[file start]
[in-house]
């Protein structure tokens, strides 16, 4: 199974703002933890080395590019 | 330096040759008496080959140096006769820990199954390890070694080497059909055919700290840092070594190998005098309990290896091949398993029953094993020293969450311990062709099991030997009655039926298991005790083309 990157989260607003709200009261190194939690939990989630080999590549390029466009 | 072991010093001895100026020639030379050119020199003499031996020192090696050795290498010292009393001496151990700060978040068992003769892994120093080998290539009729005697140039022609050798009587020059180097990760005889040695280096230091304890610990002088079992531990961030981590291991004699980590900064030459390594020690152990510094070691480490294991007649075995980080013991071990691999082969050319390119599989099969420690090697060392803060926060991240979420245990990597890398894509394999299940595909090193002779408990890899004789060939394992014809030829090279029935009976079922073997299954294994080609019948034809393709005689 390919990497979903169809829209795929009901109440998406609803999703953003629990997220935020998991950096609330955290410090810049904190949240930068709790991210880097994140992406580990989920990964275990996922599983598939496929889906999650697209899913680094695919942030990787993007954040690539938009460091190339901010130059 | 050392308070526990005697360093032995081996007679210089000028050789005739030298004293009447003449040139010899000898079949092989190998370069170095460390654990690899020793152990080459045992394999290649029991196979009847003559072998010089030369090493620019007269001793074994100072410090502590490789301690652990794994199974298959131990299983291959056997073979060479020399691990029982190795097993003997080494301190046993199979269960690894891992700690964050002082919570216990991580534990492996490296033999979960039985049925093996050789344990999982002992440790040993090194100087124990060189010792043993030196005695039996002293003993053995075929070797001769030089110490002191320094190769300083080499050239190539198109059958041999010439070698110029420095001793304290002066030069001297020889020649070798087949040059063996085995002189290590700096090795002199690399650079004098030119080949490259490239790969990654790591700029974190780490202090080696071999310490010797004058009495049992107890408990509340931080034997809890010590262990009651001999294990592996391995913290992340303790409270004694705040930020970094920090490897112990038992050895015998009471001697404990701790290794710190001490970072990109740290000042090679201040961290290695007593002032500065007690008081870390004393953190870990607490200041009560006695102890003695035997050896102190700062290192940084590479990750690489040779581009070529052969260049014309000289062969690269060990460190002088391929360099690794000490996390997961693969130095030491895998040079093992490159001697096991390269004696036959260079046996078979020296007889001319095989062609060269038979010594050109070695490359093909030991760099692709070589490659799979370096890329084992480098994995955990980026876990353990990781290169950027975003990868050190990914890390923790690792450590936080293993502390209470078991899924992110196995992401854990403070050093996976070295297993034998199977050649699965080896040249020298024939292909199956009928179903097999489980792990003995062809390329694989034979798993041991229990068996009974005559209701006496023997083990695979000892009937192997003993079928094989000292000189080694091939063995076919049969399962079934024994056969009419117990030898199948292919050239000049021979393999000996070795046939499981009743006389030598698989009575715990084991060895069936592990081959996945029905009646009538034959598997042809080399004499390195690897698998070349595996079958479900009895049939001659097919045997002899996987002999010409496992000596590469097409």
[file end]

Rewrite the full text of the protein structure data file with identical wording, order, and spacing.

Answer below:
[in-house]
């Protein structure tokens, strides 16, 4: 199974703002933890080395590019 | 330096040759008496080959140096006769820990199954390890070694080497059909055919700290840092070594190998005098309990290896091949398993029953094993020293969450311990062709099991030997009655039926298991005790083309 990157989260607003709200009261190194939690939990989630080999590549390029466009 | 072991010093001895100026020639030379050119020199003499031996020192090696050795290498010292009393001496151990700060978040068992003769892994120093080998290539009729005697140039022609050798009587020059180097990760005889040695280096230091304890610990002088079992531990961030981590291991004699980590900064030459390594020690152990510094070691480490294991007649075995980080013991071990691999082969050319390119599989099969420690090697060392803060926060991240979420245990990597890398894509394999299940595909090193002779408990890899004789060939394992014809030829090279029935009976079922073997299954294994080609019948034809393709005689 390919990497979903169809829209795929009901109440998406609803999703953003629990997220935020998991950096609330955290410090810049904190949240930068709790991210880097994140992406580990989920990964275990996922599983598939496929889906999650697209899913680094695919942030990787993007954040690539938009460091190339901010130059 | 050392308070526990005697360093032995081996007679210089000028050789005739030298004293009447003449040139010899000898079949092989190998370069170095460390654990690899020793152990080459045992394999290649029991196979009847003559072998010089030369090493620019007269001793074994100072410090502590490789301690652990794994199974298959131990299983291959056997073979060479020399691990029982190795097993003997080494301190046993199979269960690894891992700690964050002082919570216990991580534990492996490296033999979960039985049925093996050789344990999982002992440790040993090194100087124990060189010792043993030196005695039996002293003993053995075929070797001769030089110490002191320094190769300083080499050239190539198109059958041999010439070698110029420095001793304290002066030069001297020889020649070798087949040059063996085995002189290590700096090795002199690399650079004098030119080949490259490239790969990654790591700029974190780490202090080696071999310490010797004058009495049992107890408990509340931080034997809890010590262990009651001999294990592996391995913290992340303790409270004694705040930020970094920090490897112990038992050895015998009471001697404990701790290794710190001490970072990109740290000042090679201040961290290695007593002032500065007690008081870390004393953190870990607490200041009560006695102890003695035997050896102190700062290192940084590479990750690489040779581009070529052969260049014309000289062969690269060990460190002088391929360099690794000490996390997961693969130095030491895998040079093992490159001697096991390269004696036959260079046996078979020296007889001319095989062609060269038979010594050109070695490359093909030991760099692709070589490659799979370096890329084992480098994995955990980026876990353990990781290169950027975003990868050190990914890390923790690792450590936080293993502390209470078991899924992110196995992401854990403070050093996976070295297993034998199977050649699965080896040249020298024939292909199956009928179903097999489980792990003995062809390329694989034979798993041991229990068996009974005559209701006496023997083990695979000892009937192997003993079928094989000292000189080694091939063995076919049969399962079934024994056969009419117990030898199948292919050239000049021979393999000996070795046939499981009743006389030598698989009575715990084991060895069936592990081959996945029905009646009538034959598997042809080399004499390195690897698998070349595996079958479900009895049939001659097919045997002899996987002999010409496992000596590469097409």